Wednesday, June 11, 2014

Mapping strategies. Building Shared Understanding

Over the past few months I've been building an understanding of a new concept mapping software (KUMU), by following its use in the Systems Thinking World. I viewed this video today:

In the video is a graphic of an iceberg. After viewing that I searched for a post I'd made in the past, using an iceberg graphic that had been created to show the infrastructure needed to support youth and volunteer connections in organized, non-school tutor/mentor programs. I've included the text of that blog article, written in 2012, below.

I've been using concept maps to show strategy, and in 2011 created this Debategraph outline, to show everything we should be thinking about in efforts to help kids living in high poverty areas get the extra support needed to move through school and into jobs.

I've so much information on my web library that most people have a hard time understanding what's there. I created this concept map to show a "learning path" that people might use to go through the information.

Once you view the video above, the one below, and the iceberg graphics, I hope some of you will help me find some volunteers and/or college study groups who might want to help me build a Kumu version of this learning path, and videos that describe each step of the map.

Here's the article from 2012

This video is one I've discovered as a result of connecting with a Systems Thinking World group on Linked in.

In the video is a graphic that looks like an Iceberg along with a graphic showing a problem solving process. I've used this graphic to show the range of skills/actions that need to be embedded into a tutor/mentor program in order for it to have a growing impact on the lives of kids, volunteers and communities.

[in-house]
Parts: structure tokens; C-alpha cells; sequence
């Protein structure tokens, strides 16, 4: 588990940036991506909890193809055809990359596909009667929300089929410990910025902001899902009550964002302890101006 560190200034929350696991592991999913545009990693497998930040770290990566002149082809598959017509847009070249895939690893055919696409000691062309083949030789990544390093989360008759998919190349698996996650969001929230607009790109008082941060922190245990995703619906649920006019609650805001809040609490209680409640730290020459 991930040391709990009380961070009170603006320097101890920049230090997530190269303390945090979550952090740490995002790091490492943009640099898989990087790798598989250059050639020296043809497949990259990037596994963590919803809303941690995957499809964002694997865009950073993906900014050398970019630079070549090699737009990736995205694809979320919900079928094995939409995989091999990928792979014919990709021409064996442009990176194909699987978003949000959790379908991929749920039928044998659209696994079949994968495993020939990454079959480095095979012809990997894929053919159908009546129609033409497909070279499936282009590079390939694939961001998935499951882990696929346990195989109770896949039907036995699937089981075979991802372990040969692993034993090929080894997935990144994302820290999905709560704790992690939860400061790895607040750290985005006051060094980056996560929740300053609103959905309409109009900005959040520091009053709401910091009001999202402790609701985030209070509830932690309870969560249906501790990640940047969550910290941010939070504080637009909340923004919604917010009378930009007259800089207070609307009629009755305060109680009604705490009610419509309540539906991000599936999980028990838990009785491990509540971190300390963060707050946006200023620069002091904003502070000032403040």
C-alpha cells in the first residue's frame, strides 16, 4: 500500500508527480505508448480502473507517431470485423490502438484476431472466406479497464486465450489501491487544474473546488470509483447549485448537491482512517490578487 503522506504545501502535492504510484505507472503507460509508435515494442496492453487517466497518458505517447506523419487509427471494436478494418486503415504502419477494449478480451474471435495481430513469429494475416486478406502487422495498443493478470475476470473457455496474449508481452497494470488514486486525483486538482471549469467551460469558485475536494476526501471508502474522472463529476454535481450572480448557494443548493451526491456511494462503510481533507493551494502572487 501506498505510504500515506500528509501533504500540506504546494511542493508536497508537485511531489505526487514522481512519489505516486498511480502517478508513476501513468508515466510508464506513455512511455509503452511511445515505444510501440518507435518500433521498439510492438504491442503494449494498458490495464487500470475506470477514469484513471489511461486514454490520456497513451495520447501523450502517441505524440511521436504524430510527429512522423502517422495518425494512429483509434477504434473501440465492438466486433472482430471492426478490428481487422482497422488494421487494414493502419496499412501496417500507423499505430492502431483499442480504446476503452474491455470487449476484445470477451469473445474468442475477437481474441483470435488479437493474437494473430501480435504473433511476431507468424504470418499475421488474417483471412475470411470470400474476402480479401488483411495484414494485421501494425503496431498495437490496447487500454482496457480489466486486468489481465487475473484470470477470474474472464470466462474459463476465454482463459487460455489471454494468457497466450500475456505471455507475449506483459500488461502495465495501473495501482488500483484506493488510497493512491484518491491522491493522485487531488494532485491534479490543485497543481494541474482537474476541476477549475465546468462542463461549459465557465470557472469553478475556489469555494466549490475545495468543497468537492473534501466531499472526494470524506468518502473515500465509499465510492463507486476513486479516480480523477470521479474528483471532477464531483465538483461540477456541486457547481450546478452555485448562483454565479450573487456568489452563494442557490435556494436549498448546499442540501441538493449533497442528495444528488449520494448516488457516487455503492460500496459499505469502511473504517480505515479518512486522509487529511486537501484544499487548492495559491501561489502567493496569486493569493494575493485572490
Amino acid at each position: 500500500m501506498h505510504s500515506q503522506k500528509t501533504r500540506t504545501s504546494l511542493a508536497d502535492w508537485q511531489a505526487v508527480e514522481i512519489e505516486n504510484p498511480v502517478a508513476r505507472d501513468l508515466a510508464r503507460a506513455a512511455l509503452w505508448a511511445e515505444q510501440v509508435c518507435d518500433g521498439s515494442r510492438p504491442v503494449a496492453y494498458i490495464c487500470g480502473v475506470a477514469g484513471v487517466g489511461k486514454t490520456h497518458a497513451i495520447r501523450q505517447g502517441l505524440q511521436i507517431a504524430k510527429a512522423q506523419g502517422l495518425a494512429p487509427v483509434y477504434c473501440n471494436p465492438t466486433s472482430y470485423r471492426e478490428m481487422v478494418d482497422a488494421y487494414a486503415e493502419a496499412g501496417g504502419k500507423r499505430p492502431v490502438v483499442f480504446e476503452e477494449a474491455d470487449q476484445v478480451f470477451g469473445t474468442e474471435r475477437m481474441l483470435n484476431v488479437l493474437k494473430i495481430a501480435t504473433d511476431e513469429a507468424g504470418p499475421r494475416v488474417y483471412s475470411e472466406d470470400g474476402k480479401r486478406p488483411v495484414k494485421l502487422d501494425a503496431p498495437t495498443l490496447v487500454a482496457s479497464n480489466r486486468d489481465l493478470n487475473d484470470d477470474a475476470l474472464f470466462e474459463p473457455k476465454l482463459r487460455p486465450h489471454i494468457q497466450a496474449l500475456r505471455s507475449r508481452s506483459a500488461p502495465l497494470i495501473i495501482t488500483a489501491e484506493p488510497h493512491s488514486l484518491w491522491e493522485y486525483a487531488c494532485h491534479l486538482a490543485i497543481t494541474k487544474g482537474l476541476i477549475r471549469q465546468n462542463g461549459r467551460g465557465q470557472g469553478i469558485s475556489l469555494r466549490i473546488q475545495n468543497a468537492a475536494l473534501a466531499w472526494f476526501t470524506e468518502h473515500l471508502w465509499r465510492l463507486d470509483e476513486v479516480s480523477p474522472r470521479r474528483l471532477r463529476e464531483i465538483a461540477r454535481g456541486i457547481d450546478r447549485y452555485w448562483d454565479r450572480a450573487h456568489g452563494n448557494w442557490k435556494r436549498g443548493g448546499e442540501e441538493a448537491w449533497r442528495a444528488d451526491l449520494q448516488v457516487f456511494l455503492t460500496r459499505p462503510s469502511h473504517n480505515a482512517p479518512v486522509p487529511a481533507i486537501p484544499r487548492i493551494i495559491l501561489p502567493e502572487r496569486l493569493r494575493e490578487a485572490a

This graphic includes a map, illustrating that great tutor/mentor programs are needed in many parts of Chicago. It also includes an inverted pyramid which illustrates steps communities need to go through to build enough support and u understanding to generate the resources that enable each program to have the skills/talents shown in the above graphic. And it shows a need to connect people from beyond poverty with the information being shared and with programs in different high poverty neighborhoods.

I'd like to find volunteers, interns, researchers, Phd students and partners who can convert my maps and charts and essays into systems thinking diagrams and videos so that we might gain grater understanding and support for the ideas.

Want to help?


Karren Barlow said...

Thanks for the info! I definitely believe that concept maps can help to clear things up. I learned What is a Concept Map? using Lucidchart and their site was very user friendly! Check it out!

Tutor Mentor Connections said...

The Lucid Chart concept mapping tool seems useful, but there are so many free mapping tools available I'm not sure what the advantage is of paying to use this?

I've been using CMAPs for many years and am following a growing number of other mapping tools as they emerge.

Tutor Mentor Connections said...

I've found many sites using an iceberg to illustrate hidden challenges. Here's one that talks about the culture in organizations that works against innovation.